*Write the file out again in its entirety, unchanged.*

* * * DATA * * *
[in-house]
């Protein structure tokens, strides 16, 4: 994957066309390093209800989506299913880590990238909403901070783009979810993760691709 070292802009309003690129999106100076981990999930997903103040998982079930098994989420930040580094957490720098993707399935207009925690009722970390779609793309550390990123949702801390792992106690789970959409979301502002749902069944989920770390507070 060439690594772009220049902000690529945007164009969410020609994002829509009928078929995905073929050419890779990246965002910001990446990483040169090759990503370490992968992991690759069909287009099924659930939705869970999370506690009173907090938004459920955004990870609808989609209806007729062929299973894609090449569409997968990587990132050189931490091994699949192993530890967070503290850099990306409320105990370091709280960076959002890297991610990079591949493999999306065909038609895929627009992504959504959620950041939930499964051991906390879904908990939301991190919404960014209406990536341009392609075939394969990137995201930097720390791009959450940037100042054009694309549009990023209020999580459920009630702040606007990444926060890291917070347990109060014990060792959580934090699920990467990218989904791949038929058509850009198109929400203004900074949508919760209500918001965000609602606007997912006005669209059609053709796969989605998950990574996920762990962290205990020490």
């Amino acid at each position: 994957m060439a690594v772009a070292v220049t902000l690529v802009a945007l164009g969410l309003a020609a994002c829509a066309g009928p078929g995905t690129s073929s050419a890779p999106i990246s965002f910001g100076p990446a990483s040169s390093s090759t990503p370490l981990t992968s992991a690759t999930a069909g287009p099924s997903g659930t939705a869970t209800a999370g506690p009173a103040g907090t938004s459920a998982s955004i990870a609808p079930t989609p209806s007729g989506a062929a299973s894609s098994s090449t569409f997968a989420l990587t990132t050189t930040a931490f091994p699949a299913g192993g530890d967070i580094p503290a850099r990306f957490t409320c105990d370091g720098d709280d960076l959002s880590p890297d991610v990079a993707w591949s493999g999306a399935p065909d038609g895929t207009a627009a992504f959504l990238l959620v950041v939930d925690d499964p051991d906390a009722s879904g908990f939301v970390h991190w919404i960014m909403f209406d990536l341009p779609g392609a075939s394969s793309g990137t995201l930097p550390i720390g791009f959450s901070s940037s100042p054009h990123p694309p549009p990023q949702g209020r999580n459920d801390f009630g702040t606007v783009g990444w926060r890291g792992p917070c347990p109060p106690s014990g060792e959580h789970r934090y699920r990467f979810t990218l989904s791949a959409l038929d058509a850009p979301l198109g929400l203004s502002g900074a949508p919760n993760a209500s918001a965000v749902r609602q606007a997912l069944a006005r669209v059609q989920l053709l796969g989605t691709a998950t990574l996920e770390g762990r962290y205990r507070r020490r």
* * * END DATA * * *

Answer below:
[in-house]
């Protein structure tokens, strides 16, 4: 994957066309390093209800989506299913880590990238909403901070783009979810993760691709 070292802009309003690129999106100076981990999930997903103040998982079930098994989420930040580094957490720098993707399935207009925690009722970390779609793309550390990123949702801390792992106690789970959409979301502002749902069944989920770390507070 060439690594772009220049902000690529945007164009969410020609994002829509009928078929995905073929050419890779990246965002910001990446990483040169090759990503370490992968992991690759069909287009099924659930939705869970999370506690009173907090938004459920955004990870609808989609209806007729062929299973894609090449569409997968990587990132050189931490091994699949192993530890967070503290850099990306409320105990370091709280960076959002890297991610990079591949493999999306065909038609895929627009992504959504959620950041939930499964051991906390879904908990939301991190919404960014209406990536341009392609075939394969990137995201930097720390791009959450940037100042054009694309549009990023209020999580459920009630702040606007990444926060890291917070347990109060014990060792959580934090699920990467990218989904791949038929058509850009198109929400203004900074949508919760209500918001965000609602606007997912006005669209059609053709796969989605998950990574996920762990962290205990020490």
């Amino acid at each position: 994957m060439a690594v772009a070292v220049t902000l690529v802009a945007l164009g969410l309003a020609a994002c829509a066309g009928p078929g995905t690129s073929s050419a890779p999106i990246s965002f910001g100076p990446a990483s040169s390093s090759t990503p370490l981990t992968s992991a690759t999930a069909g287009p099924s997903g659930t939705a869970t209800a999370g506690p009173a103040g907090t938004s459920a998982s955004i990870a609808p079930t989609p209806s007729g989506a062929a299973s894609s098994s090449t569409f997968a989420l990587t990132t050189t930040a931490f091994p699949a299913g192993g530890d967070i580094p503290a850099r990306f957490t409320c105990d370091g720098d709280d960076l959002s880590p890297d991610v990079a993707w591949s493999g999306a399935p065909d038609g895929t207009a627009a992504f959504l990238l959620v950041v939930d925690d499964p051991d906390a009722s879904g908990f939301v970390h991190w919404i960014m909403f209406d990536l341009p779609g392609a075939s394969s793309g990137t995201l930097p550390i720390g791009f959450s901070s940037s100042p054009h990123p694309p549009p990023q949702g209020r999580n459920d801390f009630g702040t606007v783009g990444w926060r890291g792992p917070c347990p109060p106690s014990g060792e959580h789970r934090y699920r990467f979810t990218l989904s791949a959409l038929d058509a850009p979301l198109g929400l203004s502002g900074a949508p919760n993760a209500s918001a965000v749902r609602q606007a997912l069944a006005r669209v059609q989920l053709l796969g989605t691709a998950t990574l996920e770390g762990r962290y205990r507070r020490r």